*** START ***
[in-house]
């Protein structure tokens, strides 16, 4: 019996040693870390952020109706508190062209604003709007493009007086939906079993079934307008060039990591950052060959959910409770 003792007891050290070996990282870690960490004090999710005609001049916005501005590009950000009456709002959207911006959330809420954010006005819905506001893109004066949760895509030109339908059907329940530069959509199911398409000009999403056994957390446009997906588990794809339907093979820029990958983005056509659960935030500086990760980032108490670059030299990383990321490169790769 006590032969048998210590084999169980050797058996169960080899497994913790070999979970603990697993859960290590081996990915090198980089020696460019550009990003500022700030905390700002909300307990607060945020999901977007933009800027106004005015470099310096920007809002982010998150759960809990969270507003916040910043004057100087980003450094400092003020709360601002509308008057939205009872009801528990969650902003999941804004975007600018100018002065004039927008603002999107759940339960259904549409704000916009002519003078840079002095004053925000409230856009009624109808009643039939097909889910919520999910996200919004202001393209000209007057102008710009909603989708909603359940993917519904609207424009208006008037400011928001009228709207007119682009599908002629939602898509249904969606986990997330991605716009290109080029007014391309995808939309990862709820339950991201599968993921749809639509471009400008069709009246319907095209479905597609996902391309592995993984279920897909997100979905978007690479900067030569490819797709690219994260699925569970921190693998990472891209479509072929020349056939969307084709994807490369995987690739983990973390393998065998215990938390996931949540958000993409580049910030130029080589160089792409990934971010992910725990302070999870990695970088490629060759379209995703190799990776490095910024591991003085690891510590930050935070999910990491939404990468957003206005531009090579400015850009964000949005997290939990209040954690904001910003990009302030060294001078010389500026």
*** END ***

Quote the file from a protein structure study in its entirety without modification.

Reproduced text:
[in-house]
């Protein structure tokens, strides 16, 4: 019996040693870390952020109706508190062209604003709007493009007086939906079993079934307008060039990591950052060959959910409770 003792007891050290070996990282870690960490004090999710005609001049916005501005590009950000009456709002959207911006959330809420954010006005819905506001893109004066949760895509030109339908059907329940530069959509199911398409000009999403056994957390446009997906588990794809339907093979820029990958983005056509659960935030500086990760980032108490670059030299990383990321490169790769 006590032969048998210590084999169980050797058996169960080899497994913790070999979970603990697993859960290590081996990915090198980089020696460019550009990003500022700030905390700002909300307990607060945020999901977007933009800027106004005015470099310096920007809002982010998150759960809990969270507003916040910043004057100087980003450094400092003020709360601002509308008057939205009872009801528990969650902003999941804004975007600018100018002065004039927008603002999107759940339960259904549409704000916009002519003078840079002095004053925000409230856009009624109808009643039939097909889910919520999910996200919004202001393209000209007057102008710009909603989708909603359940993917519904609207424009208006008037400011928001009228709207007119682009599908002629939602898509249904969606986990997330991605716009290109080029007014391309995808939309990862709820339950991201599968993921749809639509471009400008069709009246319907095209479905597609996902391309592995993984279920897909997100979905978007690479900067030569490819797709690219994260699925569970921190693998990472891209479509072929020349056939969307084709994807490369995987690739983990973390393998065998215990938390996931949540958000993409580049910030130029080589160089792409990934971010992910725990302070999870990695970088490629060759379209995703190799990776490095910024591991003085690891510590930050935070999910990491939404990468957003206005531009090579400015850009964000949005997290939990209040954690904001910003990009302030060294001078010389500026």